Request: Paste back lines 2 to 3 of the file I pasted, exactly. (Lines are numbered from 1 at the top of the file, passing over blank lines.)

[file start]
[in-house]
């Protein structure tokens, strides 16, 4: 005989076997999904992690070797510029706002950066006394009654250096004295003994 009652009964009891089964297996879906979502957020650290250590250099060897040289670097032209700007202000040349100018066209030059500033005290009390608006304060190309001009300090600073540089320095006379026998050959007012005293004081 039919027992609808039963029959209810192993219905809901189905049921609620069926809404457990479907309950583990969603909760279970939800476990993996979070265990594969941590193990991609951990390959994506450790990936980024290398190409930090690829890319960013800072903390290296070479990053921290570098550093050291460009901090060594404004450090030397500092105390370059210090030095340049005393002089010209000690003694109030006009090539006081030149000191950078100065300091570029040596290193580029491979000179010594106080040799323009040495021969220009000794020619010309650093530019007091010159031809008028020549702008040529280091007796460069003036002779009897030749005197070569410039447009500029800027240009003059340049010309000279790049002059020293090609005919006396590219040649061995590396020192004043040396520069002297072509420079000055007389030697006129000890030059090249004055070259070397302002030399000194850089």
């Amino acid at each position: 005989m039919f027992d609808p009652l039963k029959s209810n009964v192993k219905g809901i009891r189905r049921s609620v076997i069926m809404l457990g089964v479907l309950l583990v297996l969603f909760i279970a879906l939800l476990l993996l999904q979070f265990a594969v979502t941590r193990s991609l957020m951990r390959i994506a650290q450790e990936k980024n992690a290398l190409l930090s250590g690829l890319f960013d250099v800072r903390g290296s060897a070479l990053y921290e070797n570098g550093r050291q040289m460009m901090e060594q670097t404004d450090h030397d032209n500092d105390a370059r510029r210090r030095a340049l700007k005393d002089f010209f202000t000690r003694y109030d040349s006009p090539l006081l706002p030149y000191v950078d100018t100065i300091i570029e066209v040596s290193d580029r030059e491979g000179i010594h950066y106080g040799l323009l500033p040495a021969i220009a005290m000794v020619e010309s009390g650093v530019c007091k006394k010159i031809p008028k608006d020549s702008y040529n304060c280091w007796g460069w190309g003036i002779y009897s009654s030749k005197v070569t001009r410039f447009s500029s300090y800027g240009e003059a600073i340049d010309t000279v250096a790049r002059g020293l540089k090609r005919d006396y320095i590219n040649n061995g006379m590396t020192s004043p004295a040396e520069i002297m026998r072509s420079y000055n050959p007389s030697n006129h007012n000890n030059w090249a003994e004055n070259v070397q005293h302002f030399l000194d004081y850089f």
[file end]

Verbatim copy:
């Protein structure tokens, strides 16, 4: 005989076997999904992690070797510029706002950066006394009654250096004295003994 009652009964009891089964297996879906979502957020650290250590250099060897040289670097032209700007202000040349100018066209030059500033005290009390608006304060190309001009300090600073540089320095006379026998050959007012005293004081 039919027992609808039963029959209810192993219905809901189905049921609620069926809404457990479907309950583990969603909760279970939800476990993996979070265990594969941590193990991609951990390959994506450790990936980024290398190409930090690829890319960013800072903390290296070479990053921290570098550093050291460009901090060594404004450090030397500092105390370059210090030095340049005393002089010209000690003694109030006009090539006081030149000191950078100065300091570029040596290193580029491979000179010594106080040799323009040495021969220009000794020619010309650093530019007091010159031809008028020549702008040529280091007796460069003036002779009897030749005197070569410039447009500029800027240009003059340049010309000279790049002059020293090609005919006396590219040649061995590396020192004043040396520069002297072509420079000055007389030697006129000890030059090249004055070259070397302002030399000194850089």
């Amino acid at each position: 005989m039919f027992d609808p009652l039963k029959s209810n009964v192993k219905g809901i009891r189905r049921s609620v076997i069926m809404l457990g089964v479907l309950l583990v297996l969603f909760i279970a879906l939800l476990l993996l999904q979070f265990a594969v979502t941590r193990s991609l957020m951990r390959i994506a650290q450790e990936k980024n992690a290398l190409l930090s250590g690829l890319f960013d250099v800072r903390g290296s060897a070479l990053y921290e070797n570098g550093r050291q040289m460009m901090e060594q670097t404004d450090h030397d032209n500092d105390a370059r510029r210090r030095a340049l700007k005393d002089f010209f202000t000690r003694y109030d040349s006009p090539l006081l706002p030149y000191v950078d100018t100065i300091i570029e066209v040596s290193d580029r030059e491979g000179i010594h950066y106080g040799l323009l500033p040495a021969i220009a005290m000794v020619e010309s009390g650093v530019c007091k006394k010159i031809p008028k608006d020549s702008y040529n304060c280091w007796g460069w190309g003036i002779y009897s009654s030749k005197v070569t001009r410039f447009s500029s300090y800027g240009e003059a600073i340049d010309t000279v250096a790049r002059g020293l540089k090609r005919d006396y320095i590219n040649n061995g006379m590396t020192s004043p004295a040396e520069i002297m026998r072509s420079y000055n050959p007389s030697n006129h007012n000890n030059w090249a003994e004055n070259v070397q005293h302002f030399l000194d004081y850089f």